The outer limits
A large part of the Middle East’s appeal comes from beautiful natural settings and sunny weather, which outdoor outlets have been quick to capitalise on. But with F&B competition steadily heating up, will the sun continue to shine on al fresco operators?
The Middle East has enjoyed great success as a holiday destination, primarily because of three key attributes: sun, sand and sea.
When you factor in the stunning natural scenery as well as some extremely impressive man-made attractions, it is clear that outdoors is the place to be — a point that F&B outlets across the region have been quick to pick up on.
The result has seen al fresco F&B offerings blossom in line with the hospitality industry boom around the Middle East, with operators eager to reap the rewards of an outdoor element.
At Le Méridien Dubai, 18 restaurants and bars form an outdoor restaurant ‘village’, with the outlets offering outdoor seating and live entertainment to create a pleasant community feel.
Hilton Al Ain has just recently launched its first outdoor offering, Makani, located by the property’s ‘Pool Garden’ area, offering Arabic and Lebanese specialties freshly prepared at the table using a unique table grill concept — which of course would prove difficult for an indoor outlet.
And the exotic Banyan Tree Hotels and Resorts consistently tries to maximise the external elements at its properties, according to assistant vice president F&B, Sriram Kailasam.
“As far as possible, our F&B outlets are designed to provide a sense of place; even for some of our indoor outlets, we incorporate the use of glass walls to provide a seamless sense of place,” he notes.
At the year-old Cove Rotana Resort in Ras Al Khaimah, it was decided during the design stages that each and every outlet should have a sizeable outdoor area.
“The al fresco seating areas are really one of the main features,” says director of F&B Armin Weller. “This is not your stereotypical set-up for the Middle East.
“Other hotels may have to create a sense of the outdoors inside, while we have the real thing. And this is one of the reasons why this property has taken off the way it has, and why people respond in the way they do; the outdoors is an integral part of the concept.”
Obviously the al fresco element plays a key role in attracting a guest to a venue; as Méridien Village Terrace head chef Gregorio Reodique comments, the ambiance of a place is “a major factor in making the evening memorable for a diner”.
But that does not mean this attractive-sounding dining set-up does not come with a whole host of challenges — primarily weather-related.
Hilton Al Ain operations manager Mikael Petersson comments: “Naturally an outdoor venue has unique requirements, but as long as you have systems and processes in place, these are manageable.
“Makani will operate as an F&B outlet throughout the year but we will adapt to the change in seasons with outdoor heaters and blankets for winter and cooling fans for the summer months,” he explains.
Banyan Tree Hotels and Resorts has precise operation procedures in place, depending on the location and seasonality, reveals Kailasam.
“These include moving guests to alternative restaurants, removal of tableware, coordination of food to new tables and re-setting the restaurant in case the rain stops,” he elaborates.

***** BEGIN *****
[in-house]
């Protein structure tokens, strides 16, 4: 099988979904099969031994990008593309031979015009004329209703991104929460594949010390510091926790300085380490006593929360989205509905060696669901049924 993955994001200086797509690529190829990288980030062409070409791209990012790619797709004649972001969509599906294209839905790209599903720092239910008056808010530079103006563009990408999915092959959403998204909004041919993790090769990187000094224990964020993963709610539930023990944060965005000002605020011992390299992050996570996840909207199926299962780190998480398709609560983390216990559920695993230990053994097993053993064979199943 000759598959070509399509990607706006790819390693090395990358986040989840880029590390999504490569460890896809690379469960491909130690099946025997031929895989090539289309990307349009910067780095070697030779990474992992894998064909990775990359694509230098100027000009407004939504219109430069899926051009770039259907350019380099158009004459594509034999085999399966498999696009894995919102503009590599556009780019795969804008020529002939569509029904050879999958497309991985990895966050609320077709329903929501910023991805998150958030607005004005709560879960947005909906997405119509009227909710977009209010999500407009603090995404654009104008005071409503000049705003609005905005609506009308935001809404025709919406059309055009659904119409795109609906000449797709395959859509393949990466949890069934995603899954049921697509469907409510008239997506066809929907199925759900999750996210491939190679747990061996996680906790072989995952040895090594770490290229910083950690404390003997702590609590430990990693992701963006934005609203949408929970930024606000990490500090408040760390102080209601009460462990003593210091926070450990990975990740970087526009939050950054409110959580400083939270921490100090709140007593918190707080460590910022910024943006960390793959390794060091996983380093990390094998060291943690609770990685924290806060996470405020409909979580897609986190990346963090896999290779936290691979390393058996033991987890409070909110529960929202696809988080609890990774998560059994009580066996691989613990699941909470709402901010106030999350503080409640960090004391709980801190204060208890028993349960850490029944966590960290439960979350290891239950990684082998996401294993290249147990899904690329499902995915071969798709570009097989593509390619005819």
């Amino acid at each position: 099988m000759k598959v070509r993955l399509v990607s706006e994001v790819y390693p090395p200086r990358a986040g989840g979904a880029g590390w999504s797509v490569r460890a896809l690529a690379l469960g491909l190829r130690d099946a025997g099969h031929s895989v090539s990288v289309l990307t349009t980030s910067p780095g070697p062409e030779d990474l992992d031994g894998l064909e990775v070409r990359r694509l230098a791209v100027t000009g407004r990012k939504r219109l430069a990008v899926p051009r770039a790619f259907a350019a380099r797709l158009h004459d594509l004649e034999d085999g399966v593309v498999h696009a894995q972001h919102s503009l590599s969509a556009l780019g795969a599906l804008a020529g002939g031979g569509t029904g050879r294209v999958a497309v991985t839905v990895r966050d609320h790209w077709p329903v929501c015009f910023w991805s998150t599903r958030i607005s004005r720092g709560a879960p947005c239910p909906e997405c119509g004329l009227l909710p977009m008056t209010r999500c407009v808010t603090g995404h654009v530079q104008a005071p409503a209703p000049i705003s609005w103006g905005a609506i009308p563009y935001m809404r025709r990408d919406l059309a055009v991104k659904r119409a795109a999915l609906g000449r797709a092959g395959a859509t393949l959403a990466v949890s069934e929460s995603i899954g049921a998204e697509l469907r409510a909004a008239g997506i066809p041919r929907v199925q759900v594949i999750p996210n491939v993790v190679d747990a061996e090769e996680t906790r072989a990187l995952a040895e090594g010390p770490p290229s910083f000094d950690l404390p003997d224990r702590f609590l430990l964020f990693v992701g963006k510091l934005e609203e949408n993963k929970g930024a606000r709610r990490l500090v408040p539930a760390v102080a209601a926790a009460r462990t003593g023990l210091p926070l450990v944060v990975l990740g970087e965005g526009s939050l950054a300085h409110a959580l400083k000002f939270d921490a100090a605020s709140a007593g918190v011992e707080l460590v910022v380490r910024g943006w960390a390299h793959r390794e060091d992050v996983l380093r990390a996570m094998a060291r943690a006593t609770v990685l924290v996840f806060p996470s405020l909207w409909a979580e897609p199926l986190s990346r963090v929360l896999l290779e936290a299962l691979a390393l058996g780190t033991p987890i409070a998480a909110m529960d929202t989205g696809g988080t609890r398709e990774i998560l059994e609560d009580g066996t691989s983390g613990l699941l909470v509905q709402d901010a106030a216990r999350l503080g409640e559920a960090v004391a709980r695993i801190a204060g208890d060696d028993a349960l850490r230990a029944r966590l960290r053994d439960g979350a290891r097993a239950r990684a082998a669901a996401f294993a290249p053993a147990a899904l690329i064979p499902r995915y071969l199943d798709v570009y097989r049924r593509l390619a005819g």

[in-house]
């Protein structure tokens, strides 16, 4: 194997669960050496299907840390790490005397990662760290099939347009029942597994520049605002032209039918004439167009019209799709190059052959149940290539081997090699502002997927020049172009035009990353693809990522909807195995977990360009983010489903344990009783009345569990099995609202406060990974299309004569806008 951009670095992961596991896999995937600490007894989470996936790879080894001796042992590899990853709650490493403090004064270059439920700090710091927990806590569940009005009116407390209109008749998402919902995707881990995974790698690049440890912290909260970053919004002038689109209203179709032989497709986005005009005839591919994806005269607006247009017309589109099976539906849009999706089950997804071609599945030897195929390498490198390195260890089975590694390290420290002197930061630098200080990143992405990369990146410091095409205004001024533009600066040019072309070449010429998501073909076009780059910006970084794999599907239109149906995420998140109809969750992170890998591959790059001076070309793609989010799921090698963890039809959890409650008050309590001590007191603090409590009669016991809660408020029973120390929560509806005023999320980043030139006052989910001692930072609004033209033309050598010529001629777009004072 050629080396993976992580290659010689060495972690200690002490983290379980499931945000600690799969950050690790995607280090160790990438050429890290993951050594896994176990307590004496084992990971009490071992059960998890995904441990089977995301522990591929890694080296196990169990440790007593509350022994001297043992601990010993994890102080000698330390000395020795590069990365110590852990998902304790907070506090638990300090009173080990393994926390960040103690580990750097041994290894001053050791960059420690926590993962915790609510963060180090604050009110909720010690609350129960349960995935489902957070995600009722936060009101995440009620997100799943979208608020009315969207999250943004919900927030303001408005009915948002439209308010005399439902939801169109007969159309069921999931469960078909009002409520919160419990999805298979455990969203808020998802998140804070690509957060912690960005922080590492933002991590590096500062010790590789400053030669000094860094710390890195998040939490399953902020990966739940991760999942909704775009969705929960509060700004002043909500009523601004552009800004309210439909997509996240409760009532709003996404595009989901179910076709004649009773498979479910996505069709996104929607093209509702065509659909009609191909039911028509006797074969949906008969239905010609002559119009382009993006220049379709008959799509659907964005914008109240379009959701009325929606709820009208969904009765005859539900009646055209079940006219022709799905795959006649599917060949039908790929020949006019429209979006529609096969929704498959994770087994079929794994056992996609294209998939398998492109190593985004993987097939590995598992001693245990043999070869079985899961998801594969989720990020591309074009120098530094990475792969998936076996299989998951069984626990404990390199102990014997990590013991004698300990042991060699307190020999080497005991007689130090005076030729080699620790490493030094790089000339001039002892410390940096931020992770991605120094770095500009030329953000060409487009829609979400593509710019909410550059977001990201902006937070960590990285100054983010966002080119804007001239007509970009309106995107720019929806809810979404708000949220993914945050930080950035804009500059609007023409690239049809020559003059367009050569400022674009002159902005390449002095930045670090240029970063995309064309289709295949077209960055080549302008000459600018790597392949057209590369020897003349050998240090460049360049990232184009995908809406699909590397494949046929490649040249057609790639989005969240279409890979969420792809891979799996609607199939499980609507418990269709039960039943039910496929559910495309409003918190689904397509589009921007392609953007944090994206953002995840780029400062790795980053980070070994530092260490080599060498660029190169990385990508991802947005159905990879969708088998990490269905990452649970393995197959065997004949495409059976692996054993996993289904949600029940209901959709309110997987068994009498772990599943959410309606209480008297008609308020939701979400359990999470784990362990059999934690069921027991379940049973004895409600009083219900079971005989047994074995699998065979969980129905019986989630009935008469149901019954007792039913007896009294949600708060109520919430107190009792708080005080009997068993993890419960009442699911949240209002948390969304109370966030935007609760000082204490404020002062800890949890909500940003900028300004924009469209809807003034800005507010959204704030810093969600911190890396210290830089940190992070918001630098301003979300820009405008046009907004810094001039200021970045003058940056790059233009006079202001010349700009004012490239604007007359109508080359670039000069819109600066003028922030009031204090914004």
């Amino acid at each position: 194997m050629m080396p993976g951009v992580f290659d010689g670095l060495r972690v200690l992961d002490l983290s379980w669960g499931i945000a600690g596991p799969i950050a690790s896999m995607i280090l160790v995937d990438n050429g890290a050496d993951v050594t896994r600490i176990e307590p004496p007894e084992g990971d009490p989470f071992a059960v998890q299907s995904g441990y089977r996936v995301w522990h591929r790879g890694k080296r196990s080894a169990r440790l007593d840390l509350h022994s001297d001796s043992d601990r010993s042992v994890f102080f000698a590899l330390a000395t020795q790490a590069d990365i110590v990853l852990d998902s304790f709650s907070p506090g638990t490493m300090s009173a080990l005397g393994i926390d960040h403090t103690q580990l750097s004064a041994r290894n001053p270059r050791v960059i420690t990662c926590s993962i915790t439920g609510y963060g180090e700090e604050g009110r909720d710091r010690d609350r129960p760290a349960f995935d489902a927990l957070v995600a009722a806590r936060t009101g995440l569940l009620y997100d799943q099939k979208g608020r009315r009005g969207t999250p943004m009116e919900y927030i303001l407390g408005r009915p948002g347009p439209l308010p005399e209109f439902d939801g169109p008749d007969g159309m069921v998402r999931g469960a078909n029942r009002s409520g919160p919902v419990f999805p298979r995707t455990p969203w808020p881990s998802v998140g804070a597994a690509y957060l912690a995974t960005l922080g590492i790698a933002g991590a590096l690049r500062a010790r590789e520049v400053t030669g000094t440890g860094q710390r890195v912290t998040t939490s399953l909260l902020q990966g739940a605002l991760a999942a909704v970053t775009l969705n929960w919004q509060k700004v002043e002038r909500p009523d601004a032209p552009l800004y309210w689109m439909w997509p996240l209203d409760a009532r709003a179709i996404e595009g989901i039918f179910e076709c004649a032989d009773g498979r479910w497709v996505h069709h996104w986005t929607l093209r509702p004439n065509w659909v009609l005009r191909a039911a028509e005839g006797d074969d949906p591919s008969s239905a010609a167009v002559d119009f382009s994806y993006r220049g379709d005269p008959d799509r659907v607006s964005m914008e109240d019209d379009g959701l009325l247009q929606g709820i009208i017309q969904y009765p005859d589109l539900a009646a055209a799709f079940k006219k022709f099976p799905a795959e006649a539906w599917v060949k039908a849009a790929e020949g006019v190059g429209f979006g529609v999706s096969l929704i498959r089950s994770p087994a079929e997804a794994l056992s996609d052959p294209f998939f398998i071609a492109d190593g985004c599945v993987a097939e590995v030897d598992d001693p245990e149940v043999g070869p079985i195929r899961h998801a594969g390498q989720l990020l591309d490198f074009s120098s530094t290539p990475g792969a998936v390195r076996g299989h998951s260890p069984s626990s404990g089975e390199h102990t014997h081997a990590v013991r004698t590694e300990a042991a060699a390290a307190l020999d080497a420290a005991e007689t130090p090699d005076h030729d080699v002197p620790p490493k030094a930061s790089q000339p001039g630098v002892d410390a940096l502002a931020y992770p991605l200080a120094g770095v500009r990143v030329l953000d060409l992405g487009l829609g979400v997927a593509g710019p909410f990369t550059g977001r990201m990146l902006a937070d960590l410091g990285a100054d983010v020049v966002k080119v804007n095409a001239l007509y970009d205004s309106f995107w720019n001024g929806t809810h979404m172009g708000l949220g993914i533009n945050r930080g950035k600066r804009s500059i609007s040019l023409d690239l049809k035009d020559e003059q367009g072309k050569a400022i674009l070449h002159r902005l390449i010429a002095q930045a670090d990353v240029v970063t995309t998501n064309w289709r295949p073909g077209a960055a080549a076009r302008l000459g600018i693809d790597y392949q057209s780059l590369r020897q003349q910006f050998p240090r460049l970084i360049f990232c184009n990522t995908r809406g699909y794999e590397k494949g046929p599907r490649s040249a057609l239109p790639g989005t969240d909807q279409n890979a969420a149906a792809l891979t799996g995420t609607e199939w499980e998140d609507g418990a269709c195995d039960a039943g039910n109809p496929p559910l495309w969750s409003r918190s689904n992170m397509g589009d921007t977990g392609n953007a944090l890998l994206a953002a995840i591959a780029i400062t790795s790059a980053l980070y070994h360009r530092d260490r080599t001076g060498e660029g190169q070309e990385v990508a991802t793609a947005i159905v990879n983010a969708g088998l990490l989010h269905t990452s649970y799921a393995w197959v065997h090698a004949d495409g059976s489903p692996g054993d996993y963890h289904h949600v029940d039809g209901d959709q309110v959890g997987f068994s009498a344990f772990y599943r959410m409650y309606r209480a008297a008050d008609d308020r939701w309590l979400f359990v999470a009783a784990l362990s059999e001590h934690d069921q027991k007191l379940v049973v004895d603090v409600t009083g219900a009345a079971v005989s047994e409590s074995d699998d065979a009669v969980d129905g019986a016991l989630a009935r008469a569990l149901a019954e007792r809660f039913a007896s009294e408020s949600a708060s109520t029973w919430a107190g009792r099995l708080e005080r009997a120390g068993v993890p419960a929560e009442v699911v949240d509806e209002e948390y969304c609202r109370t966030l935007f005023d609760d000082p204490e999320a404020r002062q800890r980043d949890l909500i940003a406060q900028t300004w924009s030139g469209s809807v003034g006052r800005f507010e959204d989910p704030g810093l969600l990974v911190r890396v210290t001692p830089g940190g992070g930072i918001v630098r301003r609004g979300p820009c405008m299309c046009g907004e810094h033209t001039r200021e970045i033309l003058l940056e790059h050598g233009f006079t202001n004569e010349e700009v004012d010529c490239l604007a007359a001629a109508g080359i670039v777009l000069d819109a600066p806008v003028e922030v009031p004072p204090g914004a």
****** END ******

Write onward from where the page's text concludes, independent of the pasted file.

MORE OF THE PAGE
According to Cove Rotana’s Weller, the key is to be flexible. “Of course the guests have to be understanding of the issues too,” he notes.
In addition to general ambient appeal, the great outdoors has the more concrete advantage of space. This means an al fresco outlet can host events and entertainment that might not be possible indoors, as Méridien Village’s Reodique notes.
“We have various events hosted at Méridien Village Terrace; for example on the occasion of the UAE’s 38th National Day we had live ice carving, with our artists creating statues of a falcon and Arabic coffee pot,” he says.
Hilton Al Ain’s Petersson agrees adding value to the al fresco experience is a good way of “fostering customer loyalty”.
“At Makani, we have enhanced the dining experience by adding quintessential Arabic elements like traditional shisha and an in-house oud player,” he says.
Located on the coast of Ras Al Khaimah, Cove Rotana is also playing to its strengths.
“We have made the most of the natural space in many ways,” explains Weller. “We offer barbeques and events on the beach — options that appeal to our clientele, who really enjoy being outdoors.”
It seems that, despite the growing numbers of outdoor offerings, guests just can’t get enough of the Middle East’s al fresco dining options.
The important thing for newcomers to remember is to play to the strengths of the space itself, and make the most of what is naturally available.
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“Besides the durable outdoor seating, our band is very much enjoyed by the guests! But overall it’s the whole setting and ambiance that brings them back time and time again.”
Gregorio Reodique, head chef, Méridien Village Terrace
“Less is definitely more in the case of outdoor outlets. The best and most memorable aspect of an outdoor outlet should be the view and natural ambience; and the decor should showcase it as much as possible. It should be an extension of the outside and should not be boxed in with too much ‘stuff’. Lighting, fans and heaters are requisites, but the space should be laid out primarily so that it relaxes the guests.”
Mikael Petersson, operations manager, Hilton Al Ain
“The lighting and soft furnishings, as these come together to create the right ambience and comfort for the guest’s overall comfort. And of course, the right location; along with ensuring everything comes together to complete the experience, such as matching cuisine.”
Sriram Kailasam, assistant vice president F&B, Banyan Tree Hotels and Resorts